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Dry skin patches usually occur during the winter months when the air gets colder and drier. However, it may also be due to allergies or skin conditions such as contact dermatitis, eczema, and psoriasis. Once you can distinguish the cause of dry skin, it's easier to find the appropriate treatment.
Here's everything you should know about dry patches on the skin, including the factors that can cause dry skin and how to deal with them.
If you're noticing dry areas around your nose, eyebrows, forehead, or basically anywhere on the body, that's a sign you're dealing with dry patches. According to dermatologists, these dry patches are localized to areas where the skin is lacking in moisture.
A good way to tell if you're dealing with common winter dryness, eczema, or another skin condition is to consider the longevity and frequency of your dry patches. Skin conditions like eczema and psoriasis are chronic and recurring, while winter dryness tends to occur when the cold weather arrives.
Dry patches can vary in appearance. Some may be pink, others red, while some may be raised and others flat. Some dry patches may feel itchy while others simply feel dry.
There are multiple causes of dry skin patches, but the most common cause is environmental changes like cold weather. Here are the most likely culprits of your dry patches.
If you're getting dry, flaky skin in the winter months, it's most likely the cool, dry air that's to blame.
"Skin tends to be driest in the winter because of cold temperatures, low humidity, and brisk winds," says board-certified dermatologist Flora Kim, MD, FAAD. "Plus, dry heat from heaters can dry out our skin even more because more moisture is lost into the air from our skin in these conditions."
The best way to combat cold weather-induced dry patches is to bring a humidifier into your home. Humidifiers add moisture into the air, helping to hydrate your skin.
Even the hot water from your steamy showers may be sucking the hydration out of your skin, leaving you dry. That's because hot water strips the skin of natural oils, leaving your skin barrier compromised and unable to protect your skin from harsh environmental conditions.
Overusing skincare like exfoliating AHAs and BHAs could be the cause of your dry, scaly skin. Even your daily cleanser or soap could be leaving skin parched if it's made with dehydrating ingredients or too many actives that leave your sensitive skin irritated and dry.
If dry patches are taking over your skin, try cutting back on products that are drying and switch to fragrance-free products. You may even be dealing with allergic reactions to certain ingredients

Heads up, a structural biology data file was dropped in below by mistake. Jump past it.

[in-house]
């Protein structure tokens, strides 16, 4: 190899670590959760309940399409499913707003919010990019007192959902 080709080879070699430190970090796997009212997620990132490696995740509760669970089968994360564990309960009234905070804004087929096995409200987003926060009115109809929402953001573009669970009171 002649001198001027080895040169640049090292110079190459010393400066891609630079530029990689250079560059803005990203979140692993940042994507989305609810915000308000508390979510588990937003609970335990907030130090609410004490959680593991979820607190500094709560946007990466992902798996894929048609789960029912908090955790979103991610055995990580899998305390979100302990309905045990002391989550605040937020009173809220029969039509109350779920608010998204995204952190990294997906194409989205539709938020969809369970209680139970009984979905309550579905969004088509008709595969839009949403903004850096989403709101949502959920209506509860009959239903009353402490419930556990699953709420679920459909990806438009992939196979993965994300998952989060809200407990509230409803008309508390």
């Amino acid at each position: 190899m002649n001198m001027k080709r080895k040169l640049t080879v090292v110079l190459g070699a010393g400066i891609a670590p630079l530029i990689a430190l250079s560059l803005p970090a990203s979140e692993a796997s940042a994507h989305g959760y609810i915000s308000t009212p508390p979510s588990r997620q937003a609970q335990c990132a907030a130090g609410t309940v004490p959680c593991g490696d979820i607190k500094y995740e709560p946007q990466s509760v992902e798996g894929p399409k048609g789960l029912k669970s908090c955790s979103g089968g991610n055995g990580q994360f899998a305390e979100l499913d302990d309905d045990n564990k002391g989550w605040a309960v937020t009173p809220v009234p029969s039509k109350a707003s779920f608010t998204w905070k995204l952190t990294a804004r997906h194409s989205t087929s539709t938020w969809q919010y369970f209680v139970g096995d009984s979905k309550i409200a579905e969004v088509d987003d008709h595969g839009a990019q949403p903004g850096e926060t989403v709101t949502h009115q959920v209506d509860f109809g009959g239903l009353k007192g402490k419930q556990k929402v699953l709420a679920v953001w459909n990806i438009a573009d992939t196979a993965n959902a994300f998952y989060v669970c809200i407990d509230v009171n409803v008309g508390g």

Dry patches may potentially indicate a skin condition, such as seborrheic dermatitis, eczema, or rosacea.
Seborrheic dermatitis refers to dry, flaky patches that typically develop in your eyebrows and on the sides of the nose. According to the American Academy of Dermatology, SD occurs when yeast levels become too high, leading to flaky patches on the skin. It can be treated with zinc-based cleansers or shampoos.
Eczema, otherwise known as atopic dermatitis, is a genetic condition where the skin barrier isn't functioning as it should be, leading to inflammation, loss of hydration, and dry skin patches.
Rosacea is a condition where the skin is overreactive to the environment, with common symptoms including redness on the nose and cheeks, and dry patches.
If you think you may be dealing with one of the above skin conditions, we recommend booking an appointment with your dermatologist for professional guidance.
Fortunately, you can fix dry patches on the skin -- if you're sure it's winter-related. Here's how!
You don't need a 12-step routine -- you only need three to four: cleanser, moisturizer, exfoliator, and sunscreen.
Start by using a gentle cleanser like Truly's Super Matcha Facial Cleanser, followed by a hydrating face cream to seal in moisture and prevent dryness. Look for products that combine humectants like hyaluronic acid and glycerin with emollients like shea butter, ceramides, or coconut oil to lock in moisture, such as Truly's Cream Skin Face Cream. If you've got acne-prone skin, avoid using thick, heavy lotions which may exacerbate your breakouts.
Once a week, buff away the accumulation of dead skin cells with a gentle sugar scrub like Truly's Matcha Face Scrub. In addition to sloughing away dry skin, it also helps other skincare products like your serums and creams penetrate better.
Always use SPF daily to protect your skin from sun exposure and avoid flareups.
Diminish dry skin for good with our dryness-targeting collection of products to secure day-long dewiness. Featuring a face mist, cream, serum, and lip balm, these products use the powers of hyaluronic acid, coconut oil, shea butter, and collagen to hydrate, plump, and smooth out fine lines and wrinkles.
Our Dry Skin Kit features all the topical treatments you need to tackle cold climates and the dry skin patches that come with it. You can also use these products on other parts of the body -- or basically, wherever you're experiencing dry patches.
Besides over-the-counter creams and ointments, an easy way to prevent and treat dry skin patches is making better lifestyle choices. For starters, invest in a humidifier to add moisture into the air and thereby into your skin. Secondly, turn down your shower water temperature and limit your showers to no more than six minutes a day. And finally, drink more water to hydrate from the inside out.
We're all prone to getting dry patches on the skin. Unfortunately, it's a side effect of winter. However, with a few smart skincare products and lifestyle tweaks, you can fix dry patches and stop them from messing up your makeup routine.